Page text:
Today's Reading

Natalie shook her head. "You couldn't. It's your job to stay mum." "I'll tell you everything from now on."

"Nina. It's all right." Ann had seen fit to choose Paul. Her decision had been made. It was too late.

"I'll refuse to sign off on the paperwork," Nina tried.

Natalie thanked her and waved her away. No sympathy—she'd cry for sure. She held it together until she was on the train home and then let loose, covering her wet face with her hands. Natalie had put in more hours and was more qualified than anyone. Ann had even 'told' her to lean in! Meanwhile, Paul had sailed in using Natalie as a foothold, with his supposed fresh vision and other nonsense. How on earth could he give a fresh vision to a company he'd been at for only three months?

She would quit. This was it. The last straw.

Well, she wouldn't quit. Rent was due in a week, and she needed that paycheck. But she would update her resume. Start looking for a new job. She didn't hear from that traitor until she was on the train, when he sent her a single text: Please, let's talk. Ha! So he could tell her he was sorry that she'd thought she was getting the promotion when it was him all along? No, thank you.

Five months she'd been seeing him, sleeping with him, talking with him, making plans. It had gone so well. Teensy had been trying to get Natalie and her brother to meet-cute for years. When no cute had been met, Teensy had turned to what she called "manufactured opportunities," such as tricking them into the garage and locking the door when they were all over at her parents' house for dinner, an alarming event that Natalie and Paul had ended up laughing about—and which had led to a date. And he'd been looking for a job at the time. Since Paul had a degree in architecture and Natalie worked in building preservation, it had seemed natural to hand Paul's resume to Ann and say good things about him so he'd get the job.

He'd certainly gotten one.

The worst part was, he'd been the best boyfriend she'd ever had. At first, she had been drawn to him because he was the sophisticated, enigmatic older brother. And then he'd been nothing but sweet and attentive during their months together. She'd been happy with him.

When she finally got home, Natalie was ready to collapse. She made some calming tea but sensed this would be inadequate. A chocolate assist was definitely in order. She dug into the very back of the freezer for the good chocolate ice cream. Desperate times.

Although she resisted it, her mind replayed the moment of Ann's announcement. Paul had been so smooth, running up to the front of the room and talking about taking Argo & Pock in all kinds of new directions (it was only the Boston office, for chrissake!) while introducing processcentric alignments or some other nonsense. He did have that professional sheen to him, and it was true that he was more experienced. He'd never mentioned wanting the position, though, not even when she'd shyly shared that she hoped to get it.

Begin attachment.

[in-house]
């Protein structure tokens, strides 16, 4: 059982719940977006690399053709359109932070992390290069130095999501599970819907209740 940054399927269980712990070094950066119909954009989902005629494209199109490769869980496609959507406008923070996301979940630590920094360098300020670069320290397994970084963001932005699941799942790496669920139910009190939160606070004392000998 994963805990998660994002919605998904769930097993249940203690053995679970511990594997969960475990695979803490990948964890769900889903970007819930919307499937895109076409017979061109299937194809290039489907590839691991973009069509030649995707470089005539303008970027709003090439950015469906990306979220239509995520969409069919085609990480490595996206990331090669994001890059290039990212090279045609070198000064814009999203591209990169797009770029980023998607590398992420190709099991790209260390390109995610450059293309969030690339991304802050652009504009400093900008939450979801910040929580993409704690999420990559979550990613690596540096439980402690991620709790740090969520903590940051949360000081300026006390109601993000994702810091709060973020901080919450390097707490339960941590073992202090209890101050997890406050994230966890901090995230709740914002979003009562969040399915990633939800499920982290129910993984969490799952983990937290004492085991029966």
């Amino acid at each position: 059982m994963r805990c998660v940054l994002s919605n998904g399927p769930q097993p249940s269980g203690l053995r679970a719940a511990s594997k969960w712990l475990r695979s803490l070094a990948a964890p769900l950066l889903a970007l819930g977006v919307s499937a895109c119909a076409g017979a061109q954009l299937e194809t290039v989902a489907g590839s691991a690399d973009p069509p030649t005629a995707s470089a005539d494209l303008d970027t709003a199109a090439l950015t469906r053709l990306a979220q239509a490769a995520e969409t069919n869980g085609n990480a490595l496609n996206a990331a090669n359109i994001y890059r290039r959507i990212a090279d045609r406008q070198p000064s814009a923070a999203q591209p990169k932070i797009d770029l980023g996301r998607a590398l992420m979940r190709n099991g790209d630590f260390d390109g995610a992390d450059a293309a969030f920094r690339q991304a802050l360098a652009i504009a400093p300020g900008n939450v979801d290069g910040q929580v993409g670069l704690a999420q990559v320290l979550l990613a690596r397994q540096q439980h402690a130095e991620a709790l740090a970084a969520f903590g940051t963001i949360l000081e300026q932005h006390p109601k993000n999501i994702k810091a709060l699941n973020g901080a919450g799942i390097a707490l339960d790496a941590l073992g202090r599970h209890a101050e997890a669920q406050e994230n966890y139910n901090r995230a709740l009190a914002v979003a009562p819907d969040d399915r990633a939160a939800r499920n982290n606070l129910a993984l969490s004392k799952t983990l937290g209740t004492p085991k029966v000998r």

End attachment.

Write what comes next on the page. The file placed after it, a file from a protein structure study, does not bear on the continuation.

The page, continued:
Her phone buzzed with yet another text from Paul. She couldn't face him right now. She shoved her phone down into the bottom of her bag, where her fingers scraped an envelope.

The letter. She had forgotten all about it.

She pulled it out and stared at it again. There was no way it was good news. It was probably something awful from a lawyer, telling her she was dead to her family—and she already knew that. Should she open it now, when things were already crap, or later when things were better, thereby turning them back to crap?

The sound of the key in the front door decided it for her. She shoved the letter back in her bag and sat up, preparing herself for the aural onslaught of Teensy. Natalie loved her dearly but sometimes appreciated the quiet moments before Teensy—an extrovert who loved to talk-arrived home. Her best friend's talkative nature wasn't a bad thing, and of course Natalie wasn't perfect either. Teensy loudly and frequently voiced disgust over Natalie's specimen jars and general messes. And she objected at all times to Penguin, who likewise did not carry much of an opinion of Teensy.

"Well? Are we celebrating?" Teensy yelled, throwing her keys on the table and shrugging off her enormous bag in one fluid movement. Penguin leaped off Natalie's legs and skittered down the hall, a streak of black fur with white patches. "You got the promotion, right? I was thinking we should get celebratory drinks at McKearney's!"

Natalie took a deep breath but couldn't muster enthusiasm.

"What?" Teensy said, her grin disappearing. "What's going on there, on your face? What happened?"

"I didn't get it."

Teensy visibly deflated, her tall frame dramatically sagging. "What do you mean, you didn't get it? You're the most qualified person there!"

"Apparently not."


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